Mini me

Hem­lines are on the rise, but their leg-flash­ing lengths aren’t just for the young,

VOGUE Australia - - Vogue Mood - Says Zara Wong.

Afew years back, be­fore An­thony Vac­carello was named cre­ative di­rec­tor at Yves Saint Lau­rent, I com­mented that his de­signs, with the slits up above the hip­bone and hem­lines skirt­ing the up­per parts of the thigh, were de­cid­edly sexy. “No, not sexy,” he said in sur­prise, ex­plain­ing that he cut them that way to make it eas­ier for the wo­man to move. Old habits die hard, I see, when his de­but for Yves Saint Lau­rent for the spring/sum­mer ’17 sea­son had women swing by in liq­uid me­tal­lic skirts hitched up to the waist with swathes of leather sit­ting high on the leg.

You’d think by now we’d be used to skin­bar­ing ways. The num­ber of cen­time­tres in skirt lengths should not have a di­rect re­la­tion­ship to the level of ma­tu­rity, se­ri­ous­ness or in­tel­li­gence. “I was wor­ried that if I looked too fem­i­nine, I would not be taken se­ri­ously. I re­ally wanted to wear my shiny lip gloss and my girlie skirt, but I de­cided not to,” wrote Chi­ma­manda Ngozi Adichie in We Should All Be Fem­i­nists. “Many of us think that the less fem­i­nine a wo­man ap­pears, the more likely she is to be taken se­ri­ously.” Dress­ing with a sense of one’s own form should be an ex­ten­sion of power.

The eu­phemistic term “age-ap­pro­pri­ate” is re­ally about what you should and shouldn’t wear as you get older. In my teens and early 20s I would shorten dresses and mimic Proenza Schouler run­way looks from clothes that came from my mother’s quite fan­tas­tic 80s and early 90s-era closet. See­ing peers in the fash­ion in­dus­try as they pro­gressed from in­terns and as­sis­tants to ed­i­tors and man­agers swap their mi­nis for midis and trousers was a way to chart their re­la­tion­ship with age-ap­pro­pri­ate dress­ing.

But if fash­ion teaches you one thing, it’s to stick to what works for you. We all have our per­sonal body gripes – my own ge­netic dis­po­si­tion doesn’t lean to­wards any­thing with a midriff fo­cus. The one rule to break is that of never wear­ing the same trend twice. Let me ex­plain: if you wore mi­nis in your 20s or 30s, it’s worth re­vis­it­ing now, but rein­tro­duce the look with a slight tweak. These days I no longer wear my Luella Bart­ley mi­cro-mi­nis with­out the safety of opaque tights, and en­sure that I bal­ance the rest of the out­fit: boots or strate­gi­cally cho­sen heels (keep the stilet­tos-and-mini combo for night) and a looser shape on top.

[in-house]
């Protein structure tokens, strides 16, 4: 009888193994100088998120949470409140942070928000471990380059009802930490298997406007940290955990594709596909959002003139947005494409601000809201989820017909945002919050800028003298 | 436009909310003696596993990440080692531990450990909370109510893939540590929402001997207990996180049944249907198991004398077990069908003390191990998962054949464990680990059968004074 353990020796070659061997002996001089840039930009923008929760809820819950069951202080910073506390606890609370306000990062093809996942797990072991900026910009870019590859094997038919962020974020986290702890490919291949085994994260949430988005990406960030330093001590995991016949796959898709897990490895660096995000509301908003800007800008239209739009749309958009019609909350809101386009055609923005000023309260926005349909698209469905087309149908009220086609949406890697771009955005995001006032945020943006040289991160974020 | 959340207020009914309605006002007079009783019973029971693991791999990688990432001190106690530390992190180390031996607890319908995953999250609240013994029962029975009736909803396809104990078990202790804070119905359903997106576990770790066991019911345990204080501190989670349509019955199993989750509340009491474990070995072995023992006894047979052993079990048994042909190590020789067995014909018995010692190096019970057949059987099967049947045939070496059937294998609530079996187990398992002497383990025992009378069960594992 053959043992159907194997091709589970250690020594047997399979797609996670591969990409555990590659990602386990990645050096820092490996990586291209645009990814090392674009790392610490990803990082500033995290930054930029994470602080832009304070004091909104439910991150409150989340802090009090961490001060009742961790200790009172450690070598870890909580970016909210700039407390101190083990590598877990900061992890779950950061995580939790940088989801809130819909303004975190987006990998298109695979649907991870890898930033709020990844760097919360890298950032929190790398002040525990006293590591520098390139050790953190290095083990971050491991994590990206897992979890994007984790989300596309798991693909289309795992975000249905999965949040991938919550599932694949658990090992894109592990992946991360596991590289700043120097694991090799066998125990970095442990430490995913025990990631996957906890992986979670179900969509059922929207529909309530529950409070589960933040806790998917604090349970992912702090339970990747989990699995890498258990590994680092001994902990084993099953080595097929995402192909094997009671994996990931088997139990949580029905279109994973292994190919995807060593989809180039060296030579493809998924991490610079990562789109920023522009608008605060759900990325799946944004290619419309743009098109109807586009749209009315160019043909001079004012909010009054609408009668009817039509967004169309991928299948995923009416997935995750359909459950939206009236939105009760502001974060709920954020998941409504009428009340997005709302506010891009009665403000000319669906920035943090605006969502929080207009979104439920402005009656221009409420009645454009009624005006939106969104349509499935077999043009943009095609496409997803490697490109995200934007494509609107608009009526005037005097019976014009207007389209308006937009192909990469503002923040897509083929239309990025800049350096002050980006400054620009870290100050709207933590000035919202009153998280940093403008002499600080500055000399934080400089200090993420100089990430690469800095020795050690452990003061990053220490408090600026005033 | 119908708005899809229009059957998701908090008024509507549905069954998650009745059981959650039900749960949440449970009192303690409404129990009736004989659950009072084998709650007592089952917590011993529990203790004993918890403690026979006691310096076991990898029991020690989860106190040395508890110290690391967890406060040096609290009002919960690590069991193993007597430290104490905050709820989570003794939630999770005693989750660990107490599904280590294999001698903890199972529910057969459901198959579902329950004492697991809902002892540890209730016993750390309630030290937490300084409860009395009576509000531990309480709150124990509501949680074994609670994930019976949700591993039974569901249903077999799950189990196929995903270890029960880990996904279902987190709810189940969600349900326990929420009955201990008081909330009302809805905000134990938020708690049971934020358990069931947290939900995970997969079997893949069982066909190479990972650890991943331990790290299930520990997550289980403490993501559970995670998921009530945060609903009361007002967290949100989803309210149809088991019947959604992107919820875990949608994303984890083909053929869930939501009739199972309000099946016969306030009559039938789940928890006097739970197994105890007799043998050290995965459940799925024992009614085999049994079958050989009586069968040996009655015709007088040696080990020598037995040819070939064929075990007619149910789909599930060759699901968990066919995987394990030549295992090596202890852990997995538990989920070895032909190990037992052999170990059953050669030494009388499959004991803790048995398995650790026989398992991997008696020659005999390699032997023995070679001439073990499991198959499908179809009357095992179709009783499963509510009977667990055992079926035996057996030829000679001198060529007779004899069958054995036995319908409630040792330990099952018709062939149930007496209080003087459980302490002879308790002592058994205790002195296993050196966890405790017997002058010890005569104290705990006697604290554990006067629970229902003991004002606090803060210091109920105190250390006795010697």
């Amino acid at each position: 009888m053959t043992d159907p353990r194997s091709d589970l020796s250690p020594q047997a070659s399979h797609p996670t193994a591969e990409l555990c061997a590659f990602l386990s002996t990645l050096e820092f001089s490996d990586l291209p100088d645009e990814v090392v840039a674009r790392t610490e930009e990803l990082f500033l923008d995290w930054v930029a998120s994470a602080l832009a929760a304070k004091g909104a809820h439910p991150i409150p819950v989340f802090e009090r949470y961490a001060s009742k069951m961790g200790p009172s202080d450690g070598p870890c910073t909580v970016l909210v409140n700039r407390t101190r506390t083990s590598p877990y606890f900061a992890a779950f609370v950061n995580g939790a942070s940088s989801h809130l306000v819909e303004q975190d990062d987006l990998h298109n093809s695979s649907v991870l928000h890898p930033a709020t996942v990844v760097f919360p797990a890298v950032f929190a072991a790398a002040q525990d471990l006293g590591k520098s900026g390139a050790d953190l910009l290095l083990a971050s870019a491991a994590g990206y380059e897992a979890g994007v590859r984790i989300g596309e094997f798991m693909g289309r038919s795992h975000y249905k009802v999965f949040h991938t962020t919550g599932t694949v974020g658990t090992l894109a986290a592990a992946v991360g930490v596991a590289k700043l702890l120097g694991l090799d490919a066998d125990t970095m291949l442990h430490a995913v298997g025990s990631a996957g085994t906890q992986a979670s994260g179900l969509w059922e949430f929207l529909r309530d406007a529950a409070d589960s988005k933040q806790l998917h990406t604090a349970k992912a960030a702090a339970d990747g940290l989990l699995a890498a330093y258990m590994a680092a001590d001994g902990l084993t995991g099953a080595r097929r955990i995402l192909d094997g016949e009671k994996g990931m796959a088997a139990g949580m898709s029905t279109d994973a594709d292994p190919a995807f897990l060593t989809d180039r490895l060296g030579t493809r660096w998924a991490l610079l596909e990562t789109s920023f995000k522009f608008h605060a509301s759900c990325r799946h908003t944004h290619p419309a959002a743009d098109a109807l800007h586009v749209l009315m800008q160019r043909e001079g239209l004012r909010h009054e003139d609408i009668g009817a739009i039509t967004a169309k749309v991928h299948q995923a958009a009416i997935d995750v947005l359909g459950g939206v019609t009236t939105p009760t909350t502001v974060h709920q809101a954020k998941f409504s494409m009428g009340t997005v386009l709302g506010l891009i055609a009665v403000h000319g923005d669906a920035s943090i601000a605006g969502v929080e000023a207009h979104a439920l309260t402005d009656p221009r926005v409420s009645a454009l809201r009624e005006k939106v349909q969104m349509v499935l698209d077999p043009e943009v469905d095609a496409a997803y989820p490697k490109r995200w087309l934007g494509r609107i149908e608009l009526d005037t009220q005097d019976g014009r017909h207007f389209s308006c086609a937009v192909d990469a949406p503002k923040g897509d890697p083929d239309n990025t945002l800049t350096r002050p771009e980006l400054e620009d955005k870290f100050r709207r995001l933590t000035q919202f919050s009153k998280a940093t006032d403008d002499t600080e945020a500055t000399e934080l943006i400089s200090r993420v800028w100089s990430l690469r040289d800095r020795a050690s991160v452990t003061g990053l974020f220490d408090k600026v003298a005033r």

Even on days when I ques­tion my favoured short length, there is still Ju­lianne Moore wear­ing a Tom Ford thigh-graz­ing shim­mery dress with aplomb or Jen­nifer Lopez in myr­iad mini-skirt op­tions to look to. And I think of He­len Gur­ley Brown, who wore miniskirts well into her 80s. All beau­ti­ful women in their own right, but far from the typ­i­cal 180-cen­time­tre su­per­mod­els who are held up as ex­am­ples for 40-plus mini-skirt wear­ers.

And don’t for­get, fash­ion is only in­ter­est­ing when it’s di­vi­sive. Trends can be a lit­tle bor­ing, and for ev­ery per­son who groans when it’s her­alded that the mini is back, an­other one is rum­mag­ing through her closet in glee.

Dorothy Parker once quipped: “If you wear a short enough skirt, the party will come to you.” On the run­way, skirts went from a few fin­gers above the knee to nary a hand-span be­low the waist, a length that one would ad­vise are for ex­perts only, and for the most part are run­way show-ex­clu­sives any­way. For al­ter­na­tives, look to Louis Vuit­ton for el­e­gant A-line shapes, or Gi­amba for la­dy­like pret­ti­ness – the softer hems are more for­giv­ing. As Vac­carello said to me af­ter the show: “I guess be­cause of the length, when the wo­man does put on heels it is like: ‘Oh, wow.’” That power play from one iden­tity to an­other: isn’t it sat­is­fy­ing to be the bearer of such a swift trans­for­ma­tion?

Back­stage at Gi­amba.

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